Deuteronomy 24
Cambridge Bible for Schools and Colleges
Of Re-marriage after Divorce

If a man, for some fault, divorce his wife, and she marry another, who in turn divorces her or dies (Deuteronomy 24:1-3), her former husband may not take her back, this would be an abomination, etc. (4).—EVV. do not render the Heb. constr. The law is one conditional sentence, of which the apodosis begins with Deuteronomy 24:4. It is not a law instituting divorce or prescribing the procedure though it states this as part of the special case which it puts (and here may be quoting from an earlier code). It is a law for a particular purpose, the prohibition of a man’s re-marriage to a wife whom he has divorced and who, meantime, has been another’s. It is not in the direct form of address, nor marked by D’s phrases till its close; and therefore, like others similarly constructed (e.g. Deuteronomy 22:13-21), which it further resembles in its opening, and in the phrases hate her, he may not, and put or send her away, it may all be an older law, except for D’s closing formula. The quotation of the law in Jeremiah 3:1 does not prove that the prophet had also the closing formula before him, for the term land which the Heb. text has there, instead of wife, may be, as the LXX shows, the mistake of a copying scribe.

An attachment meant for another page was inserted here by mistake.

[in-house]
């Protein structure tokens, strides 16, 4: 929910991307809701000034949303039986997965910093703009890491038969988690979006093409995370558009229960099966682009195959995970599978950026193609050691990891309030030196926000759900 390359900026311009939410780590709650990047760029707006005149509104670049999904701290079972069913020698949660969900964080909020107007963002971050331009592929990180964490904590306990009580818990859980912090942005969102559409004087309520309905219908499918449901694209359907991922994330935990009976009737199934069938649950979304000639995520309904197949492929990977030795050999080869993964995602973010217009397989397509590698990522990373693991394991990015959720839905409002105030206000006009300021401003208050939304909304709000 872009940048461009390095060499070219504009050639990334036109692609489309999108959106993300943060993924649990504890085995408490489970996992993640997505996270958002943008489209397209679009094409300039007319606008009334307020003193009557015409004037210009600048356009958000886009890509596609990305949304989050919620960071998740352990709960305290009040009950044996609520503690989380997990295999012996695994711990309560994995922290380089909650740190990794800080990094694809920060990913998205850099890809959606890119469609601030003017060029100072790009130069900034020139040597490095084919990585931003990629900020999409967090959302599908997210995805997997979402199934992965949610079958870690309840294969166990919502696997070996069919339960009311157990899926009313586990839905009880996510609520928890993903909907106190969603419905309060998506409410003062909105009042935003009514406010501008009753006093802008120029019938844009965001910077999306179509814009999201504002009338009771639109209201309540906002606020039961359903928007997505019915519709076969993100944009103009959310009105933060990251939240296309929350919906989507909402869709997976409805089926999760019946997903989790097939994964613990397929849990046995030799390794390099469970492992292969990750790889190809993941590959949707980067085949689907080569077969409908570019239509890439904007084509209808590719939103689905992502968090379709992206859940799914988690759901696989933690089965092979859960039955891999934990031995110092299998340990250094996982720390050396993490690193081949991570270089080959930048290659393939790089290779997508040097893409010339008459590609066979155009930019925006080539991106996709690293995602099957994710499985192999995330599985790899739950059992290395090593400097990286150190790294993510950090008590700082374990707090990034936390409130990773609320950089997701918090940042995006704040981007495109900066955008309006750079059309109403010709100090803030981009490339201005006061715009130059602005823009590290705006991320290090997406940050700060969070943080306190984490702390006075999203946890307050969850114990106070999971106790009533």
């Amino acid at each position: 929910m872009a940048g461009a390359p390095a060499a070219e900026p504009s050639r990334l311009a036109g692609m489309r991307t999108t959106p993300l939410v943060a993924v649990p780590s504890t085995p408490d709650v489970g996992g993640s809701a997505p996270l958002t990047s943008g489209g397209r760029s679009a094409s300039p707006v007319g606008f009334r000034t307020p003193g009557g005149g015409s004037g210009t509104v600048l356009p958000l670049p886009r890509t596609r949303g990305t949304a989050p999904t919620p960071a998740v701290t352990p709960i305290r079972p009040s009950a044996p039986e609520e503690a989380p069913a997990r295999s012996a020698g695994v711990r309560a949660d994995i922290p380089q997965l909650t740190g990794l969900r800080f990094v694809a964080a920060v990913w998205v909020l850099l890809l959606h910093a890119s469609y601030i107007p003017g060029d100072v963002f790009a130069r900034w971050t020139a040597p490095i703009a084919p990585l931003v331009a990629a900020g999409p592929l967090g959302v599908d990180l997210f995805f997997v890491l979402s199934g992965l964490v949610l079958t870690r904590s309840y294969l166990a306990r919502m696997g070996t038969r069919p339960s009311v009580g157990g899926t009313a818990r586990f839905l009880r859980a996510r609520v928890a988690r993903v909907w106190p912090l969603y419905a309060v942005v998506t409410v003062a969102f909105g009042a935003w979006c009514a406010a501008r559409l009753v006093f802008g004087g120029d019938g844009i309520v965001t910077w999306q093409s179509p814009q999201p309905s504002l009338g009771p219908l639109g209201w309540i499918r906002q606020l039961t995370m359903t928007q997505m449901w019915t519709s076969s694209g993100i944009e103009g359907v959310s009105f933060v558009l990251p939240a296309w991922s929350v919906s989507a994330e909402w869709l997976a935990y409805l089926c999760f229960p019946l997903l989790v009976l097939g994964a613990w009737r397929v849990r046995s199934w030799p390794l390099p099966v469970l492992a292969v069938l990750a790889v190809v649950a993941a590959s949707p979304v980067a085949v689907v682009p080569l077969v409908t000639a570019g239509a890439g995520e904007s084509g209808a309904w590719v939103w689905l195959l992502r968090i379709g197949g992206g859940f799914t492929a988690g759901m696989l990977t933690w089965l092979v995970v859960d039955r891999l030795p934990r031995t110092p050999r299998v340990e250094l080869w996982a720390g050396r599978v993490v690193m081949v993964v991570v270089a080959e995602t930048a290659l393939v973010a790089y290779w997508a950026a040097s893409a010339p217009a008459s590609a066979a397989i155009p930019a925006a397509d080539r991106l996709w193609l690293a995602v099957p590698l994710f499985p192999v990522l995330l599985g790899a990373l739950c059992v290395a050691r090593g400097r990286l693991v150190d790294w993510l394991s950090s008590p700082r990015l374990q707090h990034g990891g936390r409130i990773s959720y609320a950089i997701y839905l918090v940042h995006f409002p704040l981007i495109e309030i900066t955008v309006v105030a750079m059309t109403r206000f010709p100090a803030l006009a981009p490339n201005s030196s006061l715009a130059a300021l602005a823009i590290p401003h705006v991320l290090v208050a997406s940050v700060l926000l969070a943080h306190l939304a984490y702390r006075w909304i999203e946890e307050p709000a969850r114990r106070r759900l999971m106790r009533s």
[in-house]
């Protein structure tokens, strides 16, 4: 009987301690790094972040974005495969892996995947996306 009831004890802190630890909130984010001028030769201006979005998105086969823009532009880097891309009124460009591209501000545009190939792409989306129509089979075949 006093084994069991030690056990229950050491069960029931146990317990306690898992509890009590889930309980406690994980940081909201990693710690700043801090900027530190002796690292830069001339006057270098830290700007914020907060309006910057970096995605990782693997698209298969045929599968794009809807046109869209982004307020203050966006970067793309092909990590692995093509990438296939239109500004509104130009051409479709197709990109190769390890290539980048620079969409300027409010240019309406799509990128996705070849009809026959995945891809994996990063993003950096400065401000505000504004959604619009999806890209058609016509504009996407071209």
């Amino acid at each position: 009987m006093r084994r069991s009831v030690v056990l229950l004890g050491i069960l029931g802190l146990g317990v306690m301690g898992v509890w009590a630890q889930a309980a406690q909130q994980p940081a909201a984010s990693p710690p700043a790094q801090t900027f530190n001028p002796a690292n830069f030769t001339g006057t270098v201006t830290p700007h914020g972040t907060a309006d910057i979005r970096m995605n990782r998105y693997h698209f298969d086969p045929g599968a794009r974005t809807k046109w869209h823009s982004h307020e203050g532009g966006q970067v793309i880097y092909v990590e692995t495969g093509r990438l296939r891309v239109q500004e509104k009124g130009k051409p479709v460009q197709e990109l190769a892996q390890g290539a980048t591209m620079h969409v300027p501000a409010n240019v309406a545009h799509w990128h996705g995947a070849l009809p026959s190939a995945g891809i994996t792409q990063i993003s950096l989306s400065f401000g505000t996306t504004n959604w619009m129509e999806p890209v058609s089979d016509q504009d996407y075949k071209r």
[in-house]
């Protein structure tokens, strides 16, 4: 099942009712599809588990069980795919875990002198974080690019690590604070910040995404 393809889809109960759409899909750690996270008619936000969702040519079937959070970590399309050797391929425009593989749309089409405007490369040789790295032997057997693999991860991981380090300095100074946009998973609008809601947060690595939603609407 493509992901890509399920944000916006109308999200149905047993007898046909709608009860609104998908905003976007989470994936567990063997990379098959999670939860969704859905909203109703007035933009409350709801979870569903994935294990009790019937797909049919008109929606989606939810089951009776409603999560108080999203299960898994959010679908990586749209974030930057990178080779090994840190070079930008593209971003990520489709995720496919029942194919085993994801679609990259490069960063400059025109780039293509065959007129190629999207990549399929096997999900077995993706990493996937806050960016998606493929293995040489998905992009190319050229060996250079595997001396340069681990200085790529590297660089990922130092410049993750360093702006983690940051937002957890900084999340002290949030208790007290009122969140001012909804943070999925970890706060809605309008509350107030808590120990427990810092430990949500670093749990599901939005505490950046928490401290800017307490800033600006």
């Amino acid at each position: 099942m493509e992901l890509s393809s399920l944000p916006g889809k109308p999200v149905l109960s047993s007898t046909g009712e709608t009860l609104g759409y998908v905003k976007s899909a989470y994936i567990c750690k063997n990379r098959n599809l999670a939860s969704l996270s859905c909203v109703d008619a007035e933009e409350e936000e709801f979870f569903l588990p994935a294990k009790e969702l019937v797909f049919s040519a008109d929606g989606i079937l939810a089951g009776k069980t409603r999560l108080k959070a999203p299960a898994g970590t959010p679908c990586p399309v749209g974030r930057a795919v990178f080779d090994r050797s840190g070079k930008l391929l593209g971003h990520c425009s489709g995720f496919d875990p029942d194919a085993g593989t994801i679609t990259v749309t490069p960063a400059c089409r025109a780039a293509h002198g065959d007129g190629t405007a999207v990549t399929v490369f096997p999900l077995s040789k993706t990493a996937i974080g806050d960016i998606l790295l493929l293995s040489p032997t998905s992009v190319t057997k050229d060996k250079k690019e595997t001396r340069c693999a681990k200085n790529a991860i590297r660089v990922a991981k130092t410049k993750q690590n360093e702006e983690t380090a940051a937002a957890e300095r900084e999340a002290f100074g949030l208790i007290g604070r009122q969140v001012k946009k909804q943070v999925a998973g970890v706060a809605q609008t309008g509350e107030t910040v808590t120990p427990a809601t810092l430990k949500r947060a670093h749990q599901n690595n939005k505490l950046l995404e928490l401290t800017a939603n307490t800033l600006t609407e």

Among the Semites a man paid a price for his bride, Heb. môhar, who thus was his property and he alone had the right of divorce. There were exceptions. Among the Babylonians sometimes no môhar was paid, and the wife for special reasons could divorce her husband (Johns, op. cit. 142 f.); among the later Jews the wife might divorce if the husband was a leper, or on similar grounds (Mishna, ‘Kethuboth,’ Deuteronomy 7:10); and an Arab husband frequently divorced his wife on her own importunity (cp. the case cited in Ar. Des. i. 232) or under pressure from her relatives, who returned the môhar. But the payment of the môhar and the husband’s sole right to divorce were the general rule. Semitic lawgivers accept the latter as an existing institution and regulate it, usually in the wife’s interest. By Ḫammurabi the divorced concubine has her dowry returned with maintenance for her children (§ 137). A wife may be divorced for barrenness but takes the môhar and her marriage portion, or, if there is no môhar, a sum according to her husband’s rank (138–140). An evil wife may be divorced without compensation, or remain a slave in her husband’s house while he marries another (141). Disease is not sufficient ground for divorce; the husband may take a second wife but must either maintain the first in his own house or, if she will, send her to her father’s with her marriage portion (148 f.). And we have already seen (on Deuteronomy 22:22) that remarriage was regulated in case of the man’s desertion. Among the ancient Arabs divorce was allowed and the divorced couple could re-marry, but this the Ḳoran regulates by forbidding re-marriage till the wife has first married another and been divorced by him—the opposite of D’s law but apparently with the same intention of making divorce a more serious and difficult affair than it was popularly conceived to be. Among the Arabs of to-day a woman is lightly passed to another husband, Doughty, Ar. Des. i. 237, 465, etc., etc.; Jennings-Bramley, PEFQ, 1905, 137, 213 ff.: ‘I do not remember having met a man who had not divorced several wives.’ He states this facility of divorce as one reason for the absence of intrigues among them, cp. 218. If a wife for good cause run to her relatives, her father returns the môhar, 1907, 25. Arabs E. of the Dead Sea permit a divorced couple to re-marry without requiring the wife to be meantime married and divorced by another man, if a victim is first sacrificed (Janssen, Rev. Bib. 1906, January).